Tuesday , April 16 2024
Beach Day's sophomore effort still carries the surf guitar/girl group torch, but they're now spending more time in the garage.

Music Review: Beach Day – ‘Native Echoes’

When I first heard Beach Day’s 2013 debut, Trip Trap Attack, I had to immediately invite Kimmy Drake, the group’s principal songwriter, lead singer, guitarist, and keyboardist, to appear on an online radio show I co-host called Dave White Presents. As I was hooked on the trio’s infectious blend of ’60s girl group harmonies, their Ventures-style surf guitar licks, and the wall of sound production in the mold of Phil Spector, I was curious to know why these twentysomething Floridians wanted to emulate the music of an era their grandparents grew up on.

I should have known the answer would be short and sweet. They simply like the old sounds. Could there be a better reason than that?

Beach DayNow, Beach Day has released Native Echoes, and things have changed. For one matter, they’re now a duo, unless you count the guiding hand of producer Jim Diamond (the Sonics, the Dirtbombs, the White Stripes) who had also helmed the Trip Trap Attack sessions in his Detroit studios. Skyler Black still commands the drum throne, but Beach Day is pretty much Drake’s vocal and guitar show. This time around there’s more overt touches of garage rock with a grittier edge throughout the very short program. (There are only 10 songs clocking in at 33:55.) While there’s still an overall feel of young innocence and fun in the sun melodies, Drake’s lyrics are now more Jagger/Richards than Brian Wilson.

In fact, were Native Echoes the soundtrack for one of those ’60s beach party movies, the opening scenes might show Frankie and Annette looking around with dropped jaws and wide-open eyes as they see strange, long-haired people smoking funny cigarettes, talking poetry, and seemingly a bit too jaded to be mooning over young love like the good old days. The first song, after all, is Beach Day declaring, sounding a bit like Blondie in full new wave drive, “All My Friends Were Punks.” Frankie and Annette would have to walk away from this clambake, staring sadly at a scene they could no longer recognize.

Well, Annette might have felt better hearing the familiar story of the hand-clapping “Don’t Call Me On The Phone,” a song she might have sung herself with the help of Diamond’s echoing vocal mix. Speaking of that echo sound, it’s melded with feedback guitar on “BFF’s” where Drake addresses the most recurring theme of the album, the variety of her friendships. In this case, she is pushing away one of those friends she doesn’t want to see anymore.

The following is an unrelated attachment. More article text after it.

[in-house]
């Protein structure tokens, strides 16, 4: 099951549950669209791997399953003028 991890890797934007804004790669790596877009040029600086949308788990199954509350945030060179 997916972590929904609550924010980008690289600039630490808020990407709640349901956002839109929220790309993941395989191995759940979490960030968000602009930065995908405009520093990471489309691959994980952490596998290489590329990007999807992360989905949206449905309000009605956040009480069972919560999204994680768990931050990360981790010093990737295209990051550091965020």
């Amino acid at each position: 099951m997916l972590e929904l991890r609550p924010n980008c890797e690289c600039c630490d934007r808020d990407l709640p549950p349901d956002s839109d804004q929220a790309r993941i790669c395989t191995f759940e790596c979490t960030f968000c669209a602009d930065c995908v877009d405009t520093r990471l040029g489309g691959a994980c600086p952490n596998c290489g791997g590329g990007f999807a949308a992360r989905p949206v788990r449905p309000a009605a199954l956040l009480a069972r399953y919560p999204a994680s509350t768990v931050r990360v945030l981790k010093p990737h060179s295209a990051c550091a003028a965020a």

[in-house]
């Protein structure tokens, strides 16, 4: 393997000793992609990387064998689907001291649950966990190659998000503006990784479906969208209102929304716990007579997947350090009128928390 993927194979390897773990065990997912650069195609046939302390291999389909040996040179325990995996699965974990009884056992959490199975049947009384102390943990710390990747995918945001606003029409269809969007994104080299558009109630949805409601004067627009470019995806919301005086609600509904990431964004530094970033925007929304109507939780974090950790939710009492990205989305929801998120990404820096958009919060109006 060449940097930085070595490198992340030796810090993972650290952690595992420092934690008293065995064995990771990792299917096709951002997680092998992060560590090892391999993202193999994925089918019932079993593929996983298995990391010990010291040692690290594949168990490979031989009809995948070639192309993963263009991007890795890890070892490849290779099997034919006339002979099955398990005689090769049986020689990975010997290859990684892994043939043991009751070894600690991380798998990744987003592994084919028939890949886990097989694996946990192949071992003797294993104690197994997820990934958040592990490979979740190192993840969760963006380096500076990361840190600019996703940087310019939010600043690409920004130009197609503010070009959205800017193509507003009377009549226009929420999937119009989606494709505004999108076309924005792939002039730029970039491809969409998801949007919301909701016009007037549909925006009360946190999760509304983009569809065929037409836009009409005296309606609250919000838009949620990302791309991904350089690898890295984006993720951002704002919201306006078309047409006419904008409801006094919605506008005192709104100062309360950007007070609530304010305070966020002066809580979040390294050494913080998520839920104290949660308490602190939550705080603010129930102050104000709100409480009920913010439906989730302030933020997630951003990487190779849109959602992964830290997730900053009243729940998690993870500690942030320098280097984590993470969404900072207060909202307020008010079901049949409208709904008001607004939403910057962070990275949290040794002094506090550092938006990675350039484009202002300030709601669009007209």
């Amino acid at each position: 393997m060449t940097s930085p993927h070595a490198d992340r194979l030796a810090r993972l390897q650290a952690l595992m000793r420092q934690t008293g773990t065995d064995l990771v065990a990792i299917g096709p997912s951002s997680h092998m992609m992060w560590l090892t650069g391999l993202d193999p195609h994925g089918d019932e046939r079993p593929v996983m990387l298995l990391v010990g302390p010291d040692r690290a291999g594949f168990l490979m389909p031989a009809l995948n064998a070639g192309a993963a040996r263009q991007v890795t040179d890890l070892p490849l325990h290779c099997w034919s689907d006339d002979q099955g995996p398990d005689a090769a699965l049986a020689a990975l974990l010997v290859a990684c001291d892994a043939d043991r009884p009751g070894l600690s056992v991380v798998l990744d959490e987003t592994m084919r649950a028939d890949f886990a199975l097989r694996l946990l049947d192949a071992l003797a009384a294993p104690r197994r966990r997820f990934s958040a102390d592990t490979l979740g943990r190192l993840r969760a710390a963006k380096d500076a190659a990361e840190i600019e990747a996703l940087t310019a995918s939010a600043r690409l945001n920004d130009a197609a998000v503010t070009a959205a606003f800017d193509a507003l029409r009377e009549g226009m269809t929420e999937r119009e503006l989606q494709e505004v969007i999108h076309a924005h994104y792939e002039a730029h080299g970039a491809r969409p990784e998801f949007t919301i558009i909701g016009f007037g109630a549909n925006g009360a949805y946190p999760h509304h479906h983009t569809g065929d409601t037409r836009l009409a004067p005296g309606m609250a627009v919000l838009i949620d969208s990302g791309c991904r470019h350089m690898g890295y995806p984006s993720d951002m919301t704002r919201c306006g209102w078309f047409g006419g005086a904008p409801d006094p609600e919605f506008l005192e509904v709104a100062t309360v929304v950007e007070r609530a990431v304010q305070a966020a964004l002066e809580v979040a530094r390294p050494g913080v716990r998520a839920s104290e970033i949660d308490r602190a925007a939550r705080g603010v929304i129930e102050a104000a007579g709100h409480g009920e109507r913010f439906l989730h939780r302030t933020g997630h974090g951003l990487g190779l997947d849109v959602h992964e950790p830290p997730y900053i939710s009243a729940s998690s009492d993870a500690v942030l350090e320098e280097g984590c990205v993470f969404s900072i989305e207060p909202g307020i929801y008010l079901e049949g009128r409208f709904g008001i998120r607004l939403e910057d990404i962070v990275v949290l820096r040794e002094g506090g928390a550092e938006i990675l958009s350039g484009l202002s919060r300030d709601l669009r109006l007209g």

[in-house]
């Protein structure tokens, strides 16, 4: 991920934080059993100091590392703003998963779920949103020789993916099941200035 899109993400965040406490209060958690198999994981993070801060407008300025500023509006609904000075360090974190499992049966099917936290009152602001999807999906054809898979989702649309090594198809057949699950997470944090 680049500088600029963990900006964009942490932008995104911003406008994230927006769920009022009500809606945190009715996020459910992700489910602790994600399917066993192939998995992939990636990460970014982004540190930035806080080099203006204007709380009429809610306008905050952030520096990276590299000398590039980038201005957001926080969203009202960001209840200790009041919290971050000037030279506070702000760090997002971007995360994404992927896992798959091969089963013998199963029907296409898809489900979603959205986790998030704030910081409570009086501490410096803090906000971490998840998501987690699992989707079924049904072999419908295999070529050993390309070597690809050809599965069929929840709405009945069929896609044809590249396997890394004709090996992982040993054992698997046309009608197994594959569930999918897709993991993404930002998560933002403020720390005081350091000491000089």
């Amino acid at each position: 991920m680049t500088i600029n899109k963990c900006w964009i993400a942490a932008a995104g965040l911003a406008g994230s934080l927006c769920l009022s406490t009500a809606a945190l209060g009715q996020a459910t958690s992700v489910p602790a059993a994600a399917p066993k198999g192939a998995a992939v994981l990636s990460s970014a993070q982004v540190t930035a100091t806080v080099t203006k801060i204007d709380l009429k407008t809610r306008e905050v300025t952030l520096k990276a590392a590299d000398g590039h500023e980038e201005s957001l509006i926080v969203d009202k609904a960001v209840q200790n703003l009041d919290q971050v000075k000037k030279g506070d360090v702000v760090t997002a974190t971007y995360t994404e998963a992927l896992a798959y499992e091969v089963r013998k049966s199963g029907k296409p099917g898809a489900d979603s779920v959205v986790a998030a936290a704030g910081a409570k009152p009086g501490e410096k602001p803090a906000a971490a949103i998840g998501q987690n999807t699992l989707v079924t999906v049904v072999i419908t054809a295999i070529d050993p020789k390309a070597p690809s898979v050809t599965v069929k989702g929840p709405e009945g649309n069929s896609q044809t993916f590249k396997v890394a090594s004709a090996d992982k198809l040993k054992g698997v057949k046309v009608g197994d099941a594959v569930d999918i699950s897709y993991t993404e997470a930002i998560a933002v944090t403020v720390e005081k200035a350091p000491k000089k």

Then, “I’m Just Messin’ Around” is just that, foot-stompin’ punk. I can now hear Frankie begging, can we get back to the beach? Sure. The instrumental “Gnarly Waves” blends simple surf-guitar pickin’ with ocean sounds recorded in the middle of the night at Drake’s hometown Hollywood Beach.

It’s time for the mid-’60s with “Pretty,” a fuzz and feedback freak-out with very non-girl group lyrics. Drake is defiant as she declares “Who cares about being pretty?” Then she describes another friend whose words don’t matter in “Fades Away,” a song featuring the Hammond organ sound reminiscent of Every Mother’s Son and ? and the Mysterians.

How about a love song and a bit of romance? Nope. Instead, Drake strikes a somber note with “Lost Girl” about a sad friend with empty hands. As the closing credits roll in this imaginary movie, “How Do You Sleep at Night” ties everything together. Pointing an accusatory finger at someone who is not the person he should be, Drake’s vocals are almost buried in a mix of crashing surf sounds and moody folk rock 12-string chords. Yep, times have changed.

In short, one thing Native Echoes demonstrates is that Beach Day can still evoke the spirit and flavor of their inspirations, but Kimmy Drake is becoming a much more distinctive songwriter. True, not all the tracks are nuggets and some are less than memorable, especially after the promising first three numbers. Still, Drake, Black, and Diamond have opened up the instrumentation and arrangements that result in a much more original sound lead by a power pop diva who’s not singing about boys or stuffing wild bikinis. It’s their beach now, and I’m curious about the next echo sure to come after this transitional offering.

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About Wesley Britton

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